As a caregiver for someone with dementia, you know how important it is to provide a sense of routine. Unfortunately, the holidays are anything but routine. Is it possible to include your loved one in the seasonal joy without hurting their well-being?
In truth, it’s not easy. But with a bit of planning, you and your family can make it work.
Here are a few tips for making the holidays fun, safe and comfortable for a person who has dementia and all the people who support them.
Bring the Party to Your Loved One
Dementia and Alzheimer’s can change how a person interprets their environment. The places you used to visit during holidays, such as relatives’ homes or places of worship, may now feel unfamiliar and disorienting.
That doesn’t mean you shouldn’t celebrate, but it might mean celebrating somewhere new.
Instead of uprooting your loved one to go to a holiday gathering, consider having a small party in the place where your loved one is most comfortable – at home. This allows you to maintain their familiar routine, allowing them to relax and enjoy the day as much as possible.
Remember: home is wherever your loved one feels safe and secure. This year, it could be your family home, an apartment, a suite in a long-term care community, or even a hospital room.
If your loved one lives in long-term care, tell the staff about your plans beforehand. They can help you decide on the best time to visit and how many people should come. The facility might even have special holiday activities planned that your family could join in!
For individuals who have sundown symptoms, host a Christmas brunch instead of the typical Christmas dinner. Try to stick to your loved one’s routine as much as possible, including times for rest, meals, medications and exercise.
While it’s thoughtful to decorate for the occasion, be aware that not all holiday décor is appropriate for guests who have dementia. The Alzheimer’s Association cautions against using blinking lights or any decorations that could be mistaken for food.
Keep Guests Informed
The holidays are an occasion for far-flung relatives to come together and make up for lost time.
For many families, it’ll be the first time everyone has seen each other in a year. This means your guests may not know how your loved one’s condition has changed since the last reunion. Your out-of-town friends and relatives could be feeling nervous or unsure of what to expect.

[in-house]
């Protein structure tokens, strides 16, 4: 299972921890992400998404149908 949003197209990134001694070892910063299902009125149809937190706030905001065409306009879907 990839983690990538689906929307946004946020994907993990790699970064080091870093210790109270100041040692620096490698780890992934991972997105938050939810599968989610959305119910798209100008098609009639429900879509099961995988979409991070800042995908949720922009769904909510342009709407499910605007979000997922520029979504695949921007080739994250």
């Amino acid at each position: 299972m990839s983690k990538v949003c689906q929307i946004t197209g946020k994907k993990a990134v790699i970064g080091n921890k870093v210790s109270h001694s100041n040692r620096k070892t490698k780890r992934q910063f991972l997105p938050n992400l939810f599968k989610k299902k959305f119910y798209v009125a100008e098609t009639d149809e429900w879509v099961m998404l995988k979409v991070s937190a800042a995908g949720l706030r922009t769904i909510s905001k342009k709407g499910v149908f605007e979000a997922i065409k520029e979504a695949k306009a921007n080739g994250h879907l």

If your guests aren’t already aware, bring them up to speed with your loved one’s situation before the big day arrives. The Alzheimer’s Association has prepared examples of warm-but-informative messages you can use to update your relatives by email or in a group chat. You can tailor these messages based on your loved one’s circumstances.
This step helps to ensure guests will approach your loved one with compassion, respecting any boundaries or limitations based on their condition.
If the individual has had a major change in appearance, consider sending guests a recent photograph as well.
Don’t forget to inform younger relatives of your loved one’s condition. Many kids are non-judgemental about dementia, but they may also be upset by the changes.
If your loved one can use the phone, arrange a phone call or video call between them and your guests before the celebrations. This will show guests what to expect and give your loved one a helpful memory cue.
Prepare Your Loved One for Visits with Guests
We all get a bit anxious before a big holiday gathering. What should I wear? Who’s going to be there? Should I ask about so-and-so?
For a person living with dementia, this nervous excitement can escalate to fear and confusion. Social situations can feel overwhelming, and your loved one may need your help to guide them through the occasion.
Fortunately, there are many steps you can take in the days and hours leading up to the holidays to help your loved one prepare.
Go through a photo album together before everyone arrives. Explain who’s coming to visit and share a memory of good times passed.
Identify the guests to your loved one as they arrive through the door. You can use a photo album to help here, too.
Prepare a safe, quiet space separate from the rest of the celebration where your loved one can go if they feel overwhelmed. Be sure to spend time there together beforehand if it’s unfamiliar.
Everyone wants to be included, especially during the holidays! With a bit of ingenuity, just about every beloved tradition can be adapted to suit your loved one’s abilities.
Consider straightforward activities like:
Helping your loved one send out Christmas cards (encourage your relatives to send cards you can open together, too!)
Baking some favourite holiday treats, with your loved one supervising, decorating cookies, measuring ingredients or taste-testing.
Making phone calls or video calls to family and friends who can’t be there for holiday celebrations.
Shopping for gifts and help your loved one wrap them.
Attending religious services or watching a televised service.
Help for the Holidays
There are times when we could all use a helping hand. Between party-planning, gift-wrapping, snow-shovelling and caregiving, the holidays are definitely one of those times.
Don’t be afraid to reach out for help – it’s often the best gift you can give yourself and your loved one.